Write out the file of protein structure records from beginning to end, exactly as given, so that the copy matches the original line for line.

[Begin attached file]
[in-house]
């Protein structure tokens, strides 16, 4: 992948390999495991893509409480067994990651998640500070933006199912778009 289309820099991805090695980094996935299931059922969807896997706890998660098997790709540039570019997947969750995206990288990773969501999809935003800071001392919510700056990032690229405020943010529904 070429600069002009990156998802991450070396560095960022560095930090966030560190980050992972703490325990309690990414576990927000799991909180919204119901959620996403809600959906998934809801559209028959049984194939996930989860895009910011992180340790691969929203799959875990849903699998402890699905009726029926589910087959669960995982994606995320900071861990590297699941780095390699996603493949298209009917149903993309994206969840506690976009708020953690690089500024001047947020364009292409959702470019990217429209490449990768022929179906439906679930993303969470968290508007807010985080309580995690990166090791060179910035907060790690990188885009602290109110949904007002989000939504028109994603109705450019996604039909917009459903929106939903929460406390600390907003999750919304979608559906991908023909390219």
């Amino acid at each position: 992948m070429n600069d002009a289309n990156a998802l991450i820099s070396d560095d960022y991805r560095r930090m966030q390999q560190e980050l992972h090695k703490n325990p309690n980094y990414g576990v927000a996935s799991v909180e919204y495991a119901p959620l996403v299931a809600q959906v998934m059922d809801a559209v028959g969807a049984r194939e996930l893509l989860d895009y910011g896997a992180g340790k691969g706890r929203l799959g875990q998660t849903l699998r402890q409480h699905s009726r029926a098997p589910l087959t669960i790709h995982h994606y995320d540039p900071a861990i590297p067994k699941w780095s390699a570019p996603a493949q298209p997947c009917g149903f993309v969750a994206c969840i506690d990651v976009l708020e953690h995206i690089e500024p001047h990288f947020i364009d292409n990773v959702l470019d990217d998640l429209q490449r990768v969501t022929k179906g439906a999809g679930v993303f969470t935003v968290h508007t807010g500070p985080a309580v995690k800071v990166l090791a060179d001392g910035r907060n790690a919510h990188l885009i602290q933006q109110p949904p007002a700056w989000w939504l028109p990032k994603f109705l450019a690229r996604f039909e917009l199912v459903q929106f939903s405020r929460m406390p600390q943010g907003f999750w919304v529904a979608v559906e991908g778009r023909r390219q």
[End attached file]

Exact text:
[in-house]
């Protein structure tokens, strides 16, 4: 992948390999495991893509409480067994990651998640500070933006199912778009 289309820099991805090695980094996935299931059922969807896997706890998660098997790709540039570019997947969750995206990288990773969501999809935003800071001392919510700056990032690229405020943010529904 070429600069002009990156998802991450070396560095960022560095930090966030560190980050992972703490325990309690990414576990927000799991909180919204119901959620996403809600959906998934809801559209028959049984194939996930989860895009910011992180340790691969929203799959875990849903699998402890699905009726029926589910087959669960995982994606995320900071861990590297699941780095390699996603493949298209009917149903993309994206969840506690976009708020953690690089500024001047947020364009292409959702470019990217429209490449990768022929179906439906679930993303969470968290508007807010985080309580995690990166090791060179910035907060790690990188885009602290109110949904007002989000939504028109994603109705450019996604039909917009459903929106939903929460406390600390907003999750919304979608559906991908023909390219």
């Amino acid at each position: 992948m070429n600069d002009a289309n990156a998802l991450i820099s070396d560095d960022y991805r560095r930090m966030q390999q560190e980050l992972h090695k703490n325990p309690n980094y990414g576990v927000a996935s799991v909180e919204y495991a119901p959620l996403v299931a809600q959906v998934m059922d809801a559209v028959g969807a049984r194939e996930l893509l989860d895009y910011g896997a992180g340790k691969g706890r929203l799959g875990q998660t849903l699998r402890q409480h699905s009726r029926a098997p589910l087959t669960i790709h995982h994606y995320d540039p900071a861990i590297p067994k699941w780095s390699a570019p996603a493949q298209p997947c009917g149903f993309v969750a994206c969840i506690d990651v976009l708020e953690h995206i690089e500024p001047h990288f947020i364009d292409n990773v959702l470019d990217d998640l429209q490449r990768v969501t022929k179906g439906a999809g679930v993303f969470t935003v968290h508007t807010g500070p985080a309580v995690k800071v990166l090791a060179d001392g910035r907060n790690a919510h990188l885009i602290q933006q109110p949904p007002a700056w989000w939504l028109p990032k994603f109705l450019a690229r996604f039909e917009l199912v459903q929106f939903s405020r929460m406390p600390q943010g907003f999750w919304v529904a979608v559906e991908g778009r023909r390219q």